Managing Change

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Because we are human beings, the one thing we can all count on is the certainty of the unexpected. Like a rock thrown into a quiet pond, change will inevitably occur, sending waves in every direction of our lives. Sometimes it can even feel like the rock has been thrown AT us and it is easy to feel overwhelmed.

Change and conflict

• Changes can rudely remind us that we are not able to control all the people or events around us. We may feel our lives are out of control. This can translate into anger and be directed at those around us.

• It is very common for conflict issues already present in relationships to become more difficult, and for communication and decision making to become more strained.

• Expressing feelings in constructive ways, can improve and strengthen the quality of our relationships, families, and organizations during times of stress.

• In times of change, it is especially important to express our feelings and “ride the waves” as best we can together.

Change can be positive

• Naturally, it takes time to accept, work through, and understand changes that occur, but changes that seem devastating at first can become positive opportunities for personal growth and skill building.

• For many people the struggle to adapt to what we don’t have control over leads to a renewed sense of what we do have control over, such as our personal values, beliefs, and ideas for our goals for the future.

Turning points: 4 Stages of Change

Change often brings on a feeling of loss as we detach from the familiar and reach out to the new. It’s common to fear or resent the change, or to have doubts even when we have chosen to make the change. Healthy coping means accepting, letting go, and moving on. Along the way we tend to go through stages in a cycle:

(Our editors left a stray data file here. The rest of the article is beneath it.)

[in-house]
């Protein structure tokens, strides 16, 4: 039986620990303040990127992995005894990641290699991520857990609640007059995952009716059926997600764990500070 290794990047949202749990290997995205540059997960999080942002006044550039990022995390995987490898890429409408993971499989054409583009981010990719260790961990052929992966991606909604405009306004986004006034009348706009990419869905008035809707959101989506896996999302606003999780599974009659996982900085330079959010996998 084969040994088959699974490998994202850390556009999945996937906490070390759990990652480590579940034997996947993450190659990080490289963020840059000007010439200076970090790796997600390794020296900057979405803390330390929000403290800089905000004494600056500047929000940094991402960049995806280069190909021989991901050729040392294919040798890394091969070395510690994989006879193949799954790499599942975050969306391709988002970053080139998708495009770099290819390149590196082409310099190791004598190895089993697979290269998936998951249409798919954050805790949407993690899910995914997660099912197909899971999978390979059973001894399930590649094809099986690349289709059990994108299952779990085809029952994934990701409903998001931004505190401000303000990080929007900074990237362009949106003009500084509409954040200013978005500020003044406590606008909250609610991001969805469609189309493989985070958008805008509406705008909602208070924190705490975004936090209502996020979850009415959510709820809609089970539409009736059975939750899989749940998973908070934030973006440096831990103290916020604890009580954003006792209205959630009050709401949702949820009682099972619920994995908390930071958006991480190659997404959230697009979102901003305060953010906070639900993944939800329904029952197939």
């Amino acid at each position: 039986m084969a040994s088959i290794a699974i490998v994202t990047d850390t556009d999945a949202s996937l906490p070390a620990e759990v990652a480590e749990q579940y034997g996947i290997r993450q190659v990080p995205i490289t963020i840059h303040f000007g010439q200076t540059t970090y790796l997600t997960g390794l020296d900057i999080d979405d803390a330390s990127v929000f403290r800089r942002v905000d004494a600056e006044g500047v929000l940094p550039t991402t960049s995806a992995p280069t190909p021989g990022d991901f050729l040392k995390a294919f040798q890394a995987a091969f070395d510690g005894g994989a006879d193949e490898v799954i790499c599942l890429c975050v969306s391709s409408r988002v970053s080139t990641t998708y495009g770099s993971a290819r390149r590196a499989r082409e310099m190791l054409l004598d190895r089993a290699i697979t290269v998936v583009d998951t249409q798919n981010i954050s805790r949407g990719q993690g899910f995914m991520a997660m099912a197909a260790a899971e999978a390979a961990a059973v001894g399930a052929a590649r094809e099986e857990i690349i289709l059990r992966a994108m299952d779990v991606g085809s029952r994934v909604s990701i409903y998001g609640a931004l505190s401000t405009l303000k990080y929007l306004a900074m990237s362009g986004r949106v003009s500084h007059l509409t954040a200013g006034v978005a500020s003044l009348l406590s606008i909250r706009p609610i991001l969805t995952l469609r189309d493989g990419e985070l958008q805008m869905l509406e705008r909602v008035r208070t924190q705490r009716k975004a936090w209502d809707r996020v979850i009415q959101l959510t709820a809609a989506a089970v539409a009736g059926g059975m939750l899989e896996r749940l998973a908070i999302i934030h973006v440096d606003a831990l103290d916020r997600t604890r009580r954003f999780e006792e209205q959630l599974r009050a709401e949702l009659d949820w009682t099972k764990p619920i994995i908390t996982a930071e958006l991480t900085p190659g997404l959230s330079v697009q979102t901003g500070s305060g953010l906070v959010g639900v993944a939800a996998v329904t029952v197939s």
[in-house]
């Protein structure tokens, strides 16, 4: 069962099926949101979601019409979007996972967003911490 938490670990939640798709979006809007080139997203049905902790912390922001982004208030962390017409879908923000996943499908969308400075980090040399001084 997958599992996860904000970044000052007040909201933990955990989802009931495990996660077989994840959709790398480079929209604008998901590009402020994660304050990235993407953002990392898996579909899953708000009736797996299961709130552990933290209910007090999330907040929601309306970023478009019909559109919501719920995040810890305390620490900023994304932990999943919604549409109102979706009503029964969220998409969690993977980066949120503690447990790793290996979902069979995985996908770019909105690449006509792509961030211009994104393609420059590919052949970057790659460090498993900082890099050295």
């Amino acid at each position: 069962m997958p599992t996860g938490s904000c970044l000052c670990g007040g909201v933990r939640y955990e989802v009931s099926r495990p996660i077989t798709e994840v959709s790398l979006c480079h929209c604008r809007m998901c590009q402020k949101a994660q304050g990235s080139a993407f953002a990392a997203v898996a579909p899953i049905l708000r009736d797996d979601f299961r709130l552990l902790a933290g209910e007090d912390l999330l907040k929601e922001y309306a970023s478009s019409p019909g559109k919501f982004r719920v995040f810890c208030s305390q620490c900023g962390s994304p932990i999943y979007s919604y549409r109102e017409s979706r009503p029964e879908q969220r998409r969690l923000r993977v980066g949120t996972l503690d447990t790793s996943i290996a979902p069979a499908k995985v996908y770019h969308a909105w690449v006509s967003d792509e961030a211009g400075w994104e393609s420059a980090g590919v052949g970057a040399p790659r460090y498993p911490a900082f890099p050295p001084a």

Impact. When the impact of the change hits, we may feel shock, anger or panic. We may ask why and wonder what to do? There can be a feeling of inability to cope.

• Transition. This is the longest, most uncomfortable stage. It’s a time for reflection and for action. It’s hard to let go of the old, while we try to adjust to and implement the new. Patience is required until we see the light at the end of the tunnel. Brainstorming and prioritizing can help us focus. This is not a good time to make major decisions, start a new relationship or take on large projects.

• Adaptation. The fog of transition has cleared. We’re more confident and ready to engage in new goals, plans and directions. We have successfully integrated the changes into our lives.

• Re-evaluation. We’ve survived and adapted; now we evaluate the effect of the change on ourselves and others. It’s a good time to plan and prepare for future changes based on what we’ve learned.

Coping with the stress During times of change, it is especially important to take good care of ourselves:

• get adequate sleep • exercise regularly • eat well • stick with a basic routine • enlist supportive friends • be patient with yourself • recognize that this won’t last forever • use relaxation strategies • learn yoga